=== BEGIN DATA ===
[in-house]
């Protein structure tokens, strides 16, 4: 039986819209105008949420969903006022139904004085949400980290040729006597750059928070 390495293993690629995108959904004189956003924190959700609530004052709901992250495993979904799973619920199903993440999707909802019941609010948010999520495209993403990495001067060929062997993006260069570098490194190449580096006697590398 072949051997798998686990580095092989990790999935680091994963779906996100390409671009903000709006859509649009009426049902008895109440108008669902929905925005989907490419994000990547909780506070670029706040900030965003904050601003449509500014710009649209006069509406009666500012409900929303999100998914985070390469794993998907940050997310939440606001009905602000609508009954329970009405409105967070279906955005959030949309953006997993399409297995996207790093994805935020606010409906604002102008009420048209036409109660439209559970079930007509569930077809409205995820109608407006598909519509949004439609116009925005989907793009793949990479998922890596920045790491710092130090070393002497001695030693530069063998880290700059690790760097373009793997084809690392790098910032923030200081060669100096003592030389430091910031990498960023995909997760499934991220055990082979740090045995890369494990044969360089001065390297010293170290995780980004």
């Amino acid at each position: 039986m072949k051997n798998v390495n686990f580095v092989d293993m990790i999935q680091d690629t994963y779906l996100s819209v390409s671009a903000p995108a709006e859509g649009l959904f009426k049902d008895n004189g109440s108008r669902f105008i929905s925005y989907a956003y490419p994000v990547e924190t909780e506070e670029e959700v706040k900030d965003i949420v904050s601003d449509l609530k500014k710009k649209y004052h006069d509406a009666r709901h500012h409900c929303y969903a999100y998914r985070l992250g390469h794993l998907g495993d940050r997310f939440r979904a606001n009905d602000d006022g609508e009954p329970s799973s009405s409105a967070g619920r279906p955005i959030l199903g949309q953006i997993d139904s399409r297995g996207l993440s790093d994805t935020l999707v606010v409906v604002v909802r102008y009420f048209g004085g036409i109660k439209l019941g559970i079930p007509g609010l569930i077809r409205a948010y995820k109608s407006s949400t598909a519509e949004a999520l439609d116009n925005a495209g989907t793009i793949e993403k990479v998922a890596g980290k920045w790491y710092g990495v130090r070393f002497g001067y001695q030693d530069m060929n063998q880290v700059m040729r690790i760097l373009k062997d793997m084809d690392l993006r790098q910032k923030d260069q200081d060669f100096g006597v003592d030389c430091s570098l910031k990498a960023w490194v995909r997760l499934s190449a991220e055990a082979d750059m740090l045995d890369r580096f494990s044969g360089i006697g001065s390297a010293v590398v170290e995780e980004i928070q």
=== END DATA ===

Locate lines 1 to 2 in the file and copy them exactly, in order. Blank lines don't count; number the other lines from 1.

[in-house]
């Protein structure tokens, strides 16, 4: 039986819209105008949420969903006022139904004085949400980290040729006597750059928070 390495293993690629995108959904004189956003924190959700609530004052709901992250495993979904799973619920199903993440999707909802019941609010948010999520495209993403990495001067060929062997993006260069570098490194190449580096006697590398 072949051997798998686990580095092989990790999935680091994963779906996100390409671009903000709006859509649009009426049902008895109440108008669902929905925005989907490419994000990547909780506070670029706040900030965003904050601003449509500014710009649209006069509406009666500012409900929303999100998914985070390469794993998907940050997310939440606001009905602000609508009954329970009405409105967070279906955005959030949309953006997993399409297995996207790093994805935020606010409906604002102008009420048209036409109660439209559970079930007509569930077809409205995820109608407006598909519509949004439609116009925005989907793009793949990479998922890596920045790491710092130090070393002497001695030693530069063998880290700059690790760097373009793997084809690392790098910032923030200081060669100096003592030389430091910031990498960023995909997760499934991220055990082979740090045995890369494990044969360089001065390297010293170290995780980004």